Baldur’s Gate: Dark Alliance II first arrived on consoles in 2004, a little over two years after the first game, and Black Isle Studios put that time to good use. You could have argued – at least by 2004 standards – that Baldur’s Gate: Dark Alliance II felt more like a chunky expansion, sharing the same engine and basic gameplay loop, but there was way more content to tackle and some new mechanics to spice up the experience.
It may not have been as influential as its predecessor – which lay the foundations for action-RPGs on consoles that were more than just awkward PC ports – but this sequel was a lot closer to a loot-driven, action-oriented Diablo-style experience and marked the start of a proliferation of similar games on consoles. Snowblind Studio’s Champions of Norrath and Raven’s X-men Legends would release the same year, with Champions of Norrath: Return to Arms and X-Men Legends II: Rise of Apocalypse released in 2005. By the start of the seventh generation in late 2005, the ARPG genre would be well-established on consoles, with intuitive gamepad controls and reliable support for couch-coop.
Fast-forward to 2022 and, just like its predecessor, Baldur’s Gate: Dark Alliance II has received a perfunctory remaster – really more of a port – for consoles and PC.
A spanner in the works
In addition to sharing the same engine and gameplay, Baldur’s Gate: Dark Alliance II doesn’t stray far from the plot of the first game. The heroes of Dark Alliance, in their quest to defeat the vengeful Eldrith the Betrayer, walk into a trap and discover their actions have unwittingly allowed a new evil force to occupy and reconstruct the Onyx Tower – threatening the city of Baldur’s Gate yet again. Enter a new band of heroes – each with an actual backstory this time that warrants a personal mission in the third act – that once again work as errand boys or girls for other factions. Most of the factions you encounter – friend or foe – return from the first game, with the notable exception of the new villain and their minions.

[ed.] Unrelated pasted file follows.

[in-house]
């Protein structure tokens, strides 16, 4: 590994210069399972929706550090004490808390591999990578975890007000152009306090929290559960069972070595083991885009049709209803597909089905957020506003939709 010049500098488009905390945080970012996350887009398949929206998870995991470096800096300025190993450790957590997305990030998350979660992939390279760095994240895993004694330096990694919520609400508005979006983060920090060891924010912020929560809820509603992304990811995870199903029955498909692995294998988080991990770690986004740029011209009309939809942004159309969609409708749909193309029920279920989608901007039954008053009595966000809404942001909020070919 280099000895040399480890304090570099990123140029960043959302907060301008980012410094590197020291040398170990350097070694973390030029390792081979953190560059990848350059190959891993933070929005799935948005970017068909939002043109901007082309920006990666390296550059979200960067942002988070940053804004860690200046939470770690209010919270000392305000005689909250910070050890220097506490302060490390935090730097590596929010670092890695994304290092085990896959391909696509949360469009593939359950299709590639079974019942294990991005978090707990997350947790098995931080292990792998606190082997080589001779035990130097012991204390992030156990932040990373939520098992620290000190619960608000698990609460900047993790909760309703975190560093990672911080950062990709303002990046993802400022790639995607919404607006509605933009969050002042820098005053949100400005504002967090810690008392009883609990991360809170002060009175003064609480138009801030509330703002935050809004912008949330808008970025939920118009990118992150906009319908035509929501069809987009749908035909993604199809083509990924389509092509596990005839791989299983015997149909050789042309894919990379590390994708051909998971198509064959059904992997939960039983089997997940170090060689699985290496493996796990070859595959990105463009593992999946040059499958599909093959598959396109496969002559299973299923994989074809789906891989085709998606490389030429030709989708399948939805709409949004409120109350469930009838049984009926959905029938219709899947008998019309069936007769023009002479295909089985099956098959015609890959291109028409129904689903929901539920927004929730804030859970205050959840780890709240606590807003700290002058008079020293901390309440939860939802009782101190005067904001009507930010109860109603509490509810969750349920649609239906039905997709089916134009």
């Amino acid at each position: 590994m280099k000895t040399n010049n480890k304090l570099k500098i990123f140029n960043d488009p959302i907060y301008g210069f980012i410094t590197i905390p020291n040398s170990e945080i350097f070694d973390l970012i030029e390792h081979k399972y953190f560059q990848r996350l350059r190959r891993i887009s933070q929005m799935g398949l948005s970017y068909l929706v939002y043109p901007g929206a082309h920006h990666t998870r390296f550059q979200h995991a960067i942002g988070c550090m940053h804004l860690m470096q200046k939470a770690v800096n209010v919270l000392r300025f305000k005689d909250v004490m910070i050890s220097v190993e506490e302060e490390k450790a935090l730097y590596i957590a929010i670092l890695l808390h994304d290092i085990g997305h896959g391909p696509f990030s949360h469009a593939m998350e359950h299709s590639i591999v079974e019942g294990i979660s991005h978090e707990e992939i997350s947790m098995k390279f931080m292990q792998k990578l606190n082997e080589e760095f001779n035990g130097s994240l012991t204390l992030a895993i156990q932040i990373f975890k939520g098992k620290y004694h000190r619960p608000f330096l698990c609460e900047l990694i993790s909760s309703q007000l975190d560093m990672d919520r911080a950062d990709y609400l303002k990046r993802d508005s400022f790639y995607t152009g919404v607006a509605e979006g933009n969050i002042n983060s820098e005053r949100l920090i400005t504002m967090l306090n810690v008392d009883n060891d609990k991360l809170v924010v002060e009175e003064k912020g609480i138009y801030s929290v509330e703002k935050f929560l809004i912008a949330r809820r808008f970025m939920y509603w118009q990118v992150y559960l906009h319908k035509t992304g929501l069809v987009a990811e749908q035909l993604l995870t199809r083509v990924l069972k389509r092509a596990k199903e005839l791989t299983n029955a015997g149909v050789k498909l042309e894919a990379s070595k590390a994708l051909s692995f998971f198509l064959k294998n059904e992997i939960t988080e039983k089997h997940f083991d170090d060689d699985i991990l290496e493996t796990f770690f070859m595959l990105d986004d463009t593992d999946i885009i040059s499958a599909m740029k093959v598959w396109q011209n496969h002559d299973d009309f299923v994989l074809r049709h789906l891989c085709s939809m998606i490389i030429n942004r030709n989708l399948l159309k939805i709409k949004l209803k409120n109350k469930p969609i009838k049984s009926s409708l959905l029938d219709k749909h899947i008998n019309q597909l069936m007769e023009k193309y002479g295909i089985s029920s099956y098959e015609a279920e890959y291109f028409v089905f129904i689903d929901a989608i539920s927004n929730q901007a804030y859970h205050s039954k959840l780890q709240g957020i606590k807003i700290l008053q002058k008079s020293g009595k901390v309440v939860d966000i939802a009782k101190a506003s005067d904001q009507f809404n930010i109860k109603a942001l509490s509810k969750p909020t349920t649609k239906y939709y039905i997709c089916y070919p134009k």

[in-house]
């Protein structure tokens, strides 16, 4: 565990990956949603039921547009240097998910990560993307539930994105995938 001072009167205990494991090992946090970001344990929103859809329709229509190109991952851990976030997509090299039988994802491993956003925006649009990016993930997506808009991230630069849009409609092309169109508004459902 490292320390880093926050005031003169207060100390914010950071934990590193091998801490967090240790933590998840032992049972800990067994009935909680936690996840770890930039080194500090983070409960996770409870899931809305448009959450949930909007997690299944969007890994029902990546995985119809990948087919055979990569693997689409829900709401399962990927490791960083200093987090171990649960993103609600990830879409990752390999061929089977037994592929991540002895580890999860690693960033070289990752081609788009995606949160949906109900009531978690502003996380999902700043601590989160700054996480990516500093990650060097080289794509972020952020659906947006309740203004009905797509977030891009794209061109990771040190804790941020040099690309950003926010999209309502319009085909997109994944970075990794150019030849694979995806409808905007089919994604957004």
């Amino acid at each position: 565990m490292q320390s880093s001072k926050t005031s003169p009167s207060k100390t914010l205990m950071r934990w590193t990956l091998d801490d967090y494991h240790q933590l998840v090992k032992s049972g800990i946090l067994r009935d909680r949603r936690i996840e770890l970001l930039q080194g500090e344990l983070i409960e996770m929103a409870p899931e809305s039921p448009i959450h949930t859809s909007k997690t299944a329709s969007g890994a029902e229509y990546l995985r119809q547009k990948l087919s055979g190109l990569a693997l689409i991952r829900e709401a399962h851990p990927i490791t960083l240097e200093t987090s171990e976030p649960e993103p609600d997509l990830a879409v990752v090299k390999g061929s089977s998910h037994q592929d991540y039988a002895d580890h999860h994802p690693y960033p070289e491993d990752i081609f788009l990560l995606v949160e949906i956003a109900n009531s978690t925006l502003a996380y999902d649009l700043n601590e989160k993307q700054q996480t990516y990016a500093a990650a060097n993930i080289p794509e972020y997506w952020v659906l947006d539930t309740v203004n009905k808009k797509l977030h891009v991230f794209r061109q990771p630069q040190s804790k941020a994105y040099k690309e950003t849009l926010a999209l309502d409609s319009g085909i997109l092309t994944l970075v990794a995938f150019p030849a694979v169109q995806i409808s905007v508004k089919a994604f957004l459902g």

Of course, a new roster of heroes and the threadbare plot of the first game ensure Baldur’s Gate: Dark Alliance II is still an easy starting point. Just don’t expect the Baldur’s Gate connection means you’re getting a complex plot and fantastic characterisation. Dialogue responses – which only ever progress questlines or provide exposition – are tailored to each hero and there is one unique NPC to interact with. However, for 99% of the experience, you’re only going to hear generic combat grunts and complaints about being overburdened. The heroes are nothing more than a tool for the forces of good, tasked with throwing a spanner in the works of the forces of evil. It’s a plot good enough to push you forward but there are few memorable moments.
It’s an old game through and through…
There are plenty of classic and iconic titles that remain beloved for their pioneering or timeless gameplay loop but Baldur’s Gate: Dark Alliance II is not one of those games. It was released 18-years-ago and plays like it. Of course, the upscaled visuals and a consistent framerate go a long way to making traversal and combat feel more fluid and responsive, but that’s all you’re getting in this “remaster”. However, after two decades of increasingly-refined console ARPGs, it feels like a crude template for what was to come. Now, that may sound brutal, but I’m not implying it’s without any entertainment value.